Designing an effective speed-training program - Part 5
Patrick Beith continues his series of articles on designing an effective speed training programme with a review of the energy and body systems.
In this article, I will look at the energy and body systems we are training to develop speed. Understanding how these systems work and how a particular exercise prescription improves a system can facilitate more effective adaptations.
First, we will briefly look at the energy systems we are working on within our speed development. There are three that we have to be concerned with:
These systems describe the metabolic pathways available to replace ATP concentrations. As hydrogen ion concentrations increase in the glycolytic system, enzyme activity decreases and glucose or glycogen breaks down to pyruvate to provide energy.
To design an effective program, knowledge of your sport/event and how these energy systems affect success in that sport/event is critical to improving.
The next topic requiring some attention is understanding the four body systems that must be developed with your training.
The Neuromuscular System
This system consists of the elements of the central nervous system that control skeletal muscle activity and muscle tissue that is involved in creating force production during athletic performance. The degree of effectiveness of the Central Nervous System is the single performance factor. Developing the neuromuscular system should be the essential focus of your training. This system must be trained in the absence of fatigue to elicit the best results. Despite its importance, this system is widely underdeveloped in most programs.
The Neuroendocrine System
This system operates by releasing hormones into the bloodstream during exercise. By having certain hormones in the bloodstream, strength development, recovery from workouts and other metabolic functions are significantly enhanced. Certain types of exercise produce clear responses to the endocrine system, where effectively designed training can result in a marked performance improvement.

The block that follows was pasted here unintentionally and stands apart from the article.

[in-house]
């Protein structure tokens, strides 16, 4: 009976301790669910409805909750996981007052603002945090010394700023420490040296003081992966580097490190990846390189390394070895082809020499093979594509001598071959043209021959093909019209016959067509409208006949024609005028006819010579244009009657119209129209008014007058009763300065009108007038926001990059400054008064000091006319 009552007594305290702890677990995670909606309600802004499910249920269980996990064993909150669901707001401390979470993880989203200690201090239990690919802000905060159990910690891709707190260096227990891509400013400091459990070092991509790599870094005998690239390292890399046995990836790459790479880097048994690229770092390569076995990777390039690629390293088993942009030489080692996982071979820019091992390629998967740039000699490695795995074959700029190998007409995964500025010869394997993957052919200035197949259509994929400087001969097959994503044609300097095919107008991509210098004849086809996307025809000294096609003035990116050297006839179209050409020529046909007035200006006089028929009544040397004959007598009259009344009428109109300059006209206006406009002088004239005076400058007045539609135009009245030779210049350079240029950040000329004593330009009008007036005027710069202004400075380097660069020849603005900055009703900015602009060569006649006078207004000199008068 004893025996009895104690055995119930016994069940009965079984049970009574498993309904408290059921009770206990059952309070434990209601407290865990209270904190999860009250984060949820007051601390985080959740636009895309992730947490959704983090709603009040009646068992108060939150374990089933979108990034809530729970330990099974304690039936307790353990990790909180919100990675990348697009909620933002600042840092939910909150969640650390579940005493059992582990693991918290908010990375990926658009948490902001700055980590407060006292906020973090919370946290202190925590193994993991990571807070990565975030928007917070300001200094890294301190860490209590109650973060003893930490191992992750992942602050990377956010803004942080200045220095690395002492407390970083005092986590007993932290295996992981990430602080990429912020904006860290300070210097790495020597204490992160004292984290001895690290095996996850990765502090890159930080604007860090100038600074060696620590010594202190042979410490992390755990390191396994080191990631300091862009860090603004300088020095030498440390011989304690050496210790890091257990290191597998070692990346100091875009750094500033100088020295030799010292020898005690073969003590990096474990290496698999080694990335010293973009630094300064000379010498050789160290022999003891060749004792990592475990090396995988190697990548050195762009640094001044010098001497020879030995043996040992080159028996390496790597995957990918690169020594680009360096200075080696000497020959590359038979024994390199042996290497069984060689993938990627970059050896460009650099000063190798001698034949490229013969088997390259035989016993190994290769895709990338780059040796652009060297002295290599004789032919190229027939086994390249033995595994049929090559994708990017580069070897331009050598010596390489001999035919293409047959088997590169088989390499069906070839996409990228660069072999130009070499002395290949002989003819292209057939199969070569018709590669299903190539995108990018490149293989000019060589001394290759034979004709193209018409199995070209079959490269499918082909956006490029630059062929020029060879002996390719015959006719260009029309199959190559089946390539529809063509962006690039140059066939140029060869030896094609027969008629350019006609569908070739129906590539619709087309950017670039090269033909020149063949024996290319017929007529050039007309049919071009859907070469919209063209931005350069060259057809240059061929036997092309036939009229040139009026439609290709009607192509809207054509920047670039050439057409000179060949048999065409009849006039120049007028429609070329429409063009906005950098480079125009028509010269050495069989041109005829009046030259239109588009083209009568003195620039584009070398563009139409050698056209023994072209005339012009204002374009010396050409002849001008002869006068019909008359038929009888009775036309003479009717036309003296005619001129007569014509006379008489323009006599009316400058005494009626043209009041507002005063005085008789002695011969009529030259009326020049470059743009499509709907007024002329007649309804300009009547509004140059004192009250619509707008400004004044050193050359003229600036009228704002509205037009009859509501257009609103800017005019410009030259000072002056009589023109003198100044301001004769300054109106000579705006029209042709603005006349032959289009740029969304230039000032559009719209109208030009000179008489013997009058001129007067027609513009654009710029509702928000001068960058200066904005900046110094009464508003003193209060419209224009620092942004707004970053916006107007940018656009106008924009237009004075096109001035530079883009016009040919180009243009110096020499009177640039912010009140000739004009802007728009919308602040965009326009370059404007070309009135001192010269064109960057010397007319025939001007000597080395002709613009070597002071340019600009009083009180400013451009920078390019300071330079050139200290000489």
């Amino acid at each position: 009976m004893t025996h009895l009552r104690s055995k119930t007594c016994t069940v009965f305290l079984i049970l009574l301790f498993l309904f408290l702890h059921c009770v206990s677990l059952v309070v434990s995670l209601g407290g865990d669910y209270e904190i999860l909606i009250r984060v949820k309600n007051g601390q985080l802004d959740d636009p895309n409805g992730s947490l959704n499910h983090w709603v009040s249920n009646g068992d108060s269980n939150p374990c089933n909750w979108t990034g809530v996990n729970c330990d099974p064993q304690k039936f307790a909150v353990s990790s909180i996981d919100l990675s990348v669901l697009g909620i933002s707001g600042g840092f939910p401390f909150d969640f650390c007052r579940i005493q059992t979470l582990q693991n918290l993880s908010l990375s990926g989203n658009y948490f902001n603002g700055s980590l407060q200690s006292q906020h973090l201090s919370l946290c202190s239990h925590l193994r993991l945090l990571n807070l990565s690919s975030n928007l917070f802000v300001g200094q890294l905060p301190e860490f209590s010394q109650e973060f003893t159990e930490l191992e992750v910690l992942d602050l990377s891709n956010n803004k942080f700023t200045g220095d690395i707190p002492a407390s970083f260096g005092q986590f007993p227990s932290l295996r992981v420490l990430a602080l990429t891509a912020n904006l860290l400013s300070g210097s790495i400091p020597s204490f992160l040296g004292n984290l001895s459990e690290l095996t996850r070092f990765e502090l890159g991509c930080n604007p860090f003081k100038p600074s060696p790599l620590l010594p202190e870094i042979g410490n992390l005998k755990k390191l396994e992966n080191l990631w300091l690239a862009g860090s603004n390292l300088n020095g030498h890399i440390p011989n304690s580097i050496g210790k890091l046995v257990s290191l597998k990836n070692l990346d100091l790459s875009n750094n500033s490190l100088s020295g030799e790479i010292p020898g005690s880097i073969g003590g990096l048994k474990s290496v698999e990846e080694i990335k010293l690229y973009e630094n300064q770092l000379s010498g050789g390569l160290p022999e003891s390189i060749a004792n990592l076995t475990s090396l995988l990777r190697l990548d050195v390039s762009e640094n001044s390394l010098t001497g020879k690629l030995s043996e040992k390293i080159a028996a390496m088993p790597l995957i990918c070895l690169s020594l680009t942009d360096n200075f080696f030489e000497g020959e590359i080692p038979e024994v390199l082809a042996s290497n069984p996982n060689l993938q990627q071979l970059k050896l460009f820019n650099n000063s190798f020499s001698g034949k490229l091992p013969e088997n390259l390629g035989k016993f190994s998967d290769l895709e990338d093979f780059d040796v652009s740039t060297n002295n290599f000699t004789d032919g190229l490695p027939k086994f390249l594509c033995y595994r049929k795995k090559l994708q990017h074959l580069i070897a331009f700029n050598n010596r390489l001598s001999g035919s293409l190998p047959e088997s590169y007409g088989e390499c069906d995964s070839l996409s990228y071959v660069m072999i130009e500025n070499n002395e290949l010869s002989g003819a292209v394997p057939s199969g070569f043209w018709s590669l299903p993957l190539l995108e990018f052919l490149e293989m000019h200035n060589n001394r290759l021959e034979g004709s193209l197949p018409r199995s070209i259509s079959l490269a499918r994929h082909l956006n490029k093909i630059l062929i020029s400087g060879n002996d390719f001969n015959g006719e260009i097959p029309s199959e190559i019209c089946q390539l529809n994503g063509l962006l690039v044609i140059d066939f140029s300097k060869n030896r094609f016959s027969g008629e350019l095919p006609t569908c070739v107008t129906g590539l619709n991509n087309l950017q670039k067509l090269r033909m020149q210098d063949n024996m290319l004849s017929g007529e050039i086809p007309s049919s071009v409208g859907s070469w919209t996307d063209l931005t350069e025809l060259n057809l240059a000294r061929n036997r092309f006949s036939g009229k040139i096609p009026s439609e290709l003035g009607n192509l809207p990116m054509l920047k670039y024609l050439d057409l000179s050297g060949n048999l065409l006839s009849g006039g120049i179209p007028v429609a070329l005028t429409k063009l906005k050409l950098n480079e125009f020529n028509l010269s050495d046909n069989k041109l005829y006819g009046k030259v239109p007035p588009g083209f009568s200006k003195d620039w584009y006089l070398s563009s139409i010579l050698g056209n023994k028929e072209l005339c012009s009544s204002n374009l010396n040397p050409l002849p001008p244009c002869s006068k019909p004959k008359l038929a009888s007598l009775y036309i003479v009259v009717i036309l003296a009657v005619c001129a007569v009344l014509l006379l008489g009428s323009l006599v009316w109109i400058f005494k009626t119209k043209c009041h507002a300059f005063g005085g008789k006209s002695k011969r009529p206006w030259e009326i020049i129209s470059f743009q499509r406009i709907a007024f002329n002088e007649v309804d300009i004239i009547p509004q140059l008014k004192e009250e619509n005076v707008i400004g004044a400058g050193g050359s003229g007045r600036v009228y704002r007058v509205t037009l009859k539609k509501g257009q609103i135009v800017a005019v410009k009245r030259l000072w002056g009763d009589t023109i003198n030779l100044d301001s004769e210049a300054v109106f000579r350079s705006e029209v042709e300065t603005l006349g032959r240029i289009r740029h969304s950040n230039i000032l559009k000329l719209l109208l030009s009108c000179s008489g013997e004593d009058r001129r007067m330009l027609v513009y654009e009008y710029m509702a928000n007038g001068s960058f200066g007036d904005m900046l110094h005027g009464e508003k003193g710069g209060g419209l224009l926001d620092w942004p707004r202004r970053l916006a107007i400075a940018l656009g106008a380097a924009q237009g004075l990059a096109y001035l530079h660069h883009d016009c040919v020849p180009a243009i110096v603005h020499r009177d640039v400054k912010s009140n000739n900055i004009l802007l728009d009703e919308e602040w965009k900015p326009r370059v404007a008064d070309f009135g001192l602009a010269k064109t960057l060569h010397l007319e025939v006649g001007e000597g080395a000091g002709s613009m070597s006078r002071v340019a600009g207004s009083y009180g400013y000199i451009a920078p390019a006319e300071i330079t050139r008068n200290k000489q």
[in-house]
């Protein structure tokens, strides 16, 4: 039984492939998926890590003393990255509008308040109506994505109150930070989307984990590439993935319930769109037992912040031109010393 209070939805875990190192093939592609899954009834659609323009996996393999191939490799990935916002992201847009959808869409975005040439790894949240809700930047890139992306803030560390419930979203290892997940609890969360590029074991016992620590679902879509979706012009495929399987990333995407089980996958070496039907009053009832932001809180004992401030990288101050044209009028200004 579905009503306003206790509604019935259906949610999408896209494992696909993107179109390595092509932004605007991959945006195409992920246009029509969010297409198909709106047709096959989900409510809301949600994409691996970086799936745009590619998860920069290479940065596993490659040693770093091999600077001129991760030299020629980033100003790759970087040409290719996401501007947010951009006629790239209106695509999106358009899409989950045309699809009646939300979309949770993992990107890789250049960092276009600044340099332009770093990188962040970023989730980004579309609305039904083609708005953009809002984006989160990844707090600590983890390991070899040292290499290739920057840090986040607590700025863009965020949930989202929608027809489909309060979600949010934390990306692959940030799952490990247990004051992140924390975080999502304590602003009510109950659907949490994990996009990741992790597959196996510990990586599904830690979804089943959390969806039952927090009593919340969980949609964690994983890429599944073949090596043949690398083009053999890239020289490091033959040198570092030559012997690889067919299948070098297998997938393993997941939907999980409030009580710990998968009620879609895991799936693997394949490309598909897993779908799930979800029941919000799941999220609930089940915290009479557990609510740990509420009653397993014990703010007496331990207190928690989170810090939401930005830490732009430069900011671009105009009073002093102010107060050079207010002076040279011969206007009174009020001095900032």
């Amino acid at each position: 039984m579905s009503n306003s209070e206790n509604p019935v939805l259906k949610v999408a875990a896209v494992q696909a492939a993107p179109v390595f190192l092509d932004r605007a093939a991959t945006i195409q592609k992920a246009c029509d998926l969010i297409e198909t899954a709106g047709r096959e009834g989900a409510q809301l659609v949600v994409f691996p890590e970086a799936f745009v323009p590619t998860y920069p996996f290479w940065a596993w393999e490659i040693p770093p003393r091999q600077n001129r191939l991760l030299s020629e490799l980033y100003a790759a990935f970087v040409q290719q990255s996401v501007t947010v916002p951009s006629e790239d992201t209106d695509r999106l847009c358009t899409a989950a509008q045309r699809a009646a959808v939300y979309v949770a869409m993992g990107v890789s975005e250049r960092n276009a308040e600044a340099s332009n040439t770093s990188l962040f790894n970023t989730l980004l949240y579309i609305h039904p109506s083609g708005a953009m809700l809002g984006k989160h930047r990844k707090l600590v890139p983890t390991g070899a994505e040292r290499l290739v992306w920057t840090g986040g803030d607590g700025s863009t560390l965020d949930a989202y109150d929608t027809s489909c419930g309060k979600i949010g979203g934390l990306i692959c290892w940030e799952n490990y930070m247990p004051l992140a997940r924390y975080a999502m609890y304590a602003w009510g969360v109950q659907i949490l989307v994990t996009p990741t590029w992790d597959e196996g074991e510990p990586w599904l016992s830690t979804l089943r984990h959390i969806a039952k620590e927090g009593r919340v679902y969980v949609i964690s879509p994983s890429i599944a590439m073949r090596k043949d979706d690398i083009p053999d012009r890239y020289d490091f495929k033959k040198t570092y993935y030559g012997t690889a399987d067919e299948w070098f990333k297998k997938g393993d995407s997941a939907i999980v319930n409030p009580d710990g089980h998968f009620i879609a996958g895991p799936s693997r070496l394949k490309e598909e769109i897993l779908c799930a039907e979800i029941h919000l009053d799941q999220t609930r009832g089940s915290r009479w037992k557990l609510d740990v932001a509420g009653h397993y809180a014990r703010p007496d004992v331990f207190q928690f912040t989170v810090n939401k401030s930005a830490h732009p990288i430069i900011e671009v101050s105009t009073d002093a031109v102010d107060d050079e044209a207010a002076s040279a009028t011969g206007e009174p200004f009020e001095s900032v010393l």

The Musculoskeletal System
This system consists of the muscle tissue responsible for force production, connective tissue and the bones. It is important to note that force created, and force applied are not the same. The musculoskeletal system facilitates the transformation of a created force to the applied force.
It is critical to developing postural stability and postural alignment to enable efficient movement patterns and prevent injuries.
The Proprioceptive System
This system's job is to sense and provide the body with information concerning body position, movement, and coordinative abilities. Many activities and actions in speed development, as well as in athletic performance as a whole, are considered reflexive. Thus, they are reliant on proprioceptive function. Athletes who can quickly and efficiently respond to their body position and movement are decisive in overall skill development and performance.
To effectively and efficiently develop this system, athletes must engage in activities that challenge their coordination and balance.
Because all five of these systems contribute to speed and performance, all of them must be developed. There is a level of interconnectedness between all five systems. So, in developing one system, you will be developing others at the same time. This does not change the fact that your speed development program must address all of these systems with some degree of planned balance. This balance in training is just as important to overall speed gains as any system development in particular.
It is important to consider the demands of your sport/event, the age (training and otherwise) of your athletes, skill level, etc. to determine the most appropriate balance of activities.
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About the Author
Patrick Beth is a co-owner of Athletes' Acceleration, Inc, a company devoted to performance enhancement whose mission is to improve motivated coaches and athletes' knowledge base to enhance athletic performance. He is a Performance Consultant certified by the National Strength and Conditioning Association (CSCS), the American Council of Sports Medicine (HFI), the National Academy of Sports Medicine (PES). He is a USA Track and Field Level II Coach in the Sprints, Hurdles and Jumps.
The following Sports Coach pages provide additional information on this topic: